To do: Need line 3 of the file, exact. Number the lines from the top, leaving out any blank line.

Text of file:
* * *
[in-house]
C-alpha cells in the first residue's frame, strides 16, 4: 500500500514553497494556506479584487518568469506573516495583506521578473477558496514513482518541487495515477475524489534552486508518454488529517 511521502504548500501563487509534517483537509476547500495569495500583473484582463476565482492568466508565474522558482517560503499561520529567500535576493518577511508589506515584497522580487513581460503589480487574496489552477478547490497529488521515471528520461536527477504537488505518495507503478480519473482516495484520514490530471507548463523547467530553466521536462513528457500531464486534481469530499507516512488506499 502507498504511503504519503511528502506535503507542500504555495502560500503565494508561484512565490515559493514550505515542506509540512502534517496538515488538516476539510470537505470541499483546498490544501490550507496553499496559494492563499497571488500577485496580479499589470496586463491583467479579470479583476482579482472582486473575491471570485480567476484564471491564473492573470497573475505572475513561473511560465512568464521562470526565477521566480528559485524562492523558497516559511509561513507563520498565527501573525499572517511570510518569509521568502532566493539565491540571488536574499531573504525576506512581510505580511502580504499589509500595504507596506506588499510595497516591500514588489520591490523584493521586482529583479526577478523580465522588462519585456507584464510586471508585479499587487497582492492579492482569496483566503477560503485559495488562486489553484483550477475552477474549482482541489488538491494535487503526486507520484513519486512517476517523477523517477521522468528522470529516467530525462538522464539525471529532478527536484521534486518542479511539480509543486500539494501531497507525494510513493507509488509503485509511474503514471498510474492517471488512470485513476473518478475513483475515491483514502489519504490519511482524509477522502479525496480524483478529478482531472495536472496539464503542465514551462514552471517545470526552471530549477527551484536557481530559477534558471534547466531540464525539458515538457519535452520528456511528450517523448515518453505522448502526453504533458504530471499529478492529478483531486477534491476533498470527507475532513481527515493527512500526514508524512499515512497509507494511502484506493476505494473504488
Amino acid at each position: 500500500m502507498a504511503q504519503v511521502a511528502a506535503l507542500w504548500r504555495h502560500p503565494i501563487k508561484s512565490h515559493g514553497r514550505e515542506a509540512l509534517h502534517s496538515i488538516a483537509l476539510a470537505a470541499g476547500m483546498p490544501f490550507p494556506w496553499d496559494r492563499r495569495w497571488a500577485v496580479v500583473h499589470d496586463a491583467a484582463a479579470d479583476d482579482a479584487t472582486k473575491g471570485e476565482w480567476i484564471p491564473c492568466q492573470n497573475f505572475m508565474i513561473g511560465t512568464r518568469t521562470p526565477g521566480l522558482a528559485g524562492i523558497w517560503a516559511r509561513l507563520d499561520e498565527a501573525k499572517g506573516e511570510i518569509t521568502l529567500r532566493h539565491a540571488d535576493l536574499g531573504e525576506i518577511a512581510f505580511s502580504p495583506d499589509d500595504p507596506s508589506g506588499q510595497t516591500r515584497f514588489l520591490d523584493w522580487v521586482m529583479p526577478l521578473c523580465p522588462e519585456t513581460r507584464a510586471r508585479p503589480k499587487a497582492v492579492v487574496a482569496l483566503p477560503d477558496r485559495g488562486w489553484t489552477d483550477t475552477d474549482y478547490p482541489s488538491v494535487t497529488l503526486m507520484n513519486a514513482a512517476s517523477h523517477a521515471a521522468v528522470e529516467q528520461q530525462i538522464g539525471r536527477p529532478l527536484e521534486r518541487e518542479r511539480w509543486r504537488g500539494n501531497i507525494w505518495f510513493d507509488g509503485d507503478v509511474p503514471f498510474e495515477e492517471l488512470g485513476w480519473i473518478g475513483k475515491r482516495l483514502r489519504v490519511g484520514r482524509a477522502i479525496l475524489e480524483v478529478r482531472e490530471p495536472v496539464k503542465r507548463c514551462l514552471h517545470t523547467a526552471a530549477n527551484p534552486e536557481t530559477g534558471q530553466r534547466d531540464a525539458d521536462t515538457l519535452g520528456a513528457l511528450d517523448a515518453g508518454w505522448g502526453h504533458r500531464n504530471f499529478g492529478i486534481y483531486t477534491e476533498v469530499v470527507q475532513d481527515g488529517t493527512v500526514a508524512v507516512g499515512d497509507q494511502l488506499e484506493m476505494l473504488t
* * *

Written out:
Amino acid at each position: 500500500m502507498a504511503q504519503v511521502a511528502a506535503l507542500w504548500r504555495h502560500p503565494i501563487k508561484s512565490h515559493g514553497r514550505e515542506a509540512l509534517h502534517s496538515i488538516a483537509l476539510a470537505a470541499g476547500m483546498p490544501f490550507p494556506w496553499d496559494r492563499r495569495w497571488a500577485v496580479v500583473h499589470d496586463a491583467a484582463a479579470d479583476d482579482a479584487t472582486k473575491g471570485e476565482w480567476i484564471p491564473c492568466q492573470n497573475f505572475m508565474i513561473g511560465t512568464r518568469t521562470p526565477g521566480l522558482a528559485g524562492i523558497w517560503a516559511r509561513l507563520d499561520e498565527a501573525k499572517g506573516e511570510i518569509t521568502l529567500r532566493h539565491a540571488d535576493l536574499g531573504e525576506i518577511a512581510f505580511s502580504p495583506d499589509d500595504p507596506s508589506g506588499q510595497t516591500r515584497f514588489l520591490d523584493w522580487v521586482m529583479p526577478l521578473c523580465p522588462e519585456t513581460r507584464a510586471r508585479p503589480k499587487a497582492v492579492v487574496a482569496l483566503p477560503d477558496r485559495g488562486w489553484t489552477d483550477t475552477d474549482y478547490p482541489s488538491v494535487t497529488l503526486m507520484n513519486a514513482a512517476s517523477h523517477a521515471a521522468v528522470e529516467q528520461q530525462i538522464g539525471r536527477p529532478l527536484e521534486r518541487e518542479r511539480w509543486r504537488g500539494n501531497i507525494w505518495f510513493d507509488g509503485d507503478v509511474p503514471f498510474e495515477e492517471l488512470g485513476w480519473i473518478g475513483k475515491r482516495l483514502r489519504v490519511g484520514r482524509a477522502i479525496l475524489e480524483v478529478r482531472e490530471p495536472v496539464k503542465r507548463c514551462l514552471h517545470t523547467a526552471a530549477n527551484p534552486e536557481t530559477g534558471q530553466r534547466d531540464a525539458d521536462t515538457l519535452g520528456a513528457l511528450d517523448a515518453g508518454w505522448g502526453h504533458r500531464n504530471f499529478g492529478i486534481y483531486t477534491e476533498v469530499v470527507q475532513d481527515g488529517t493527512v500526514a508524512v507516512g499515512d497509507q494511502l488506499e484506493m476505494l473504488t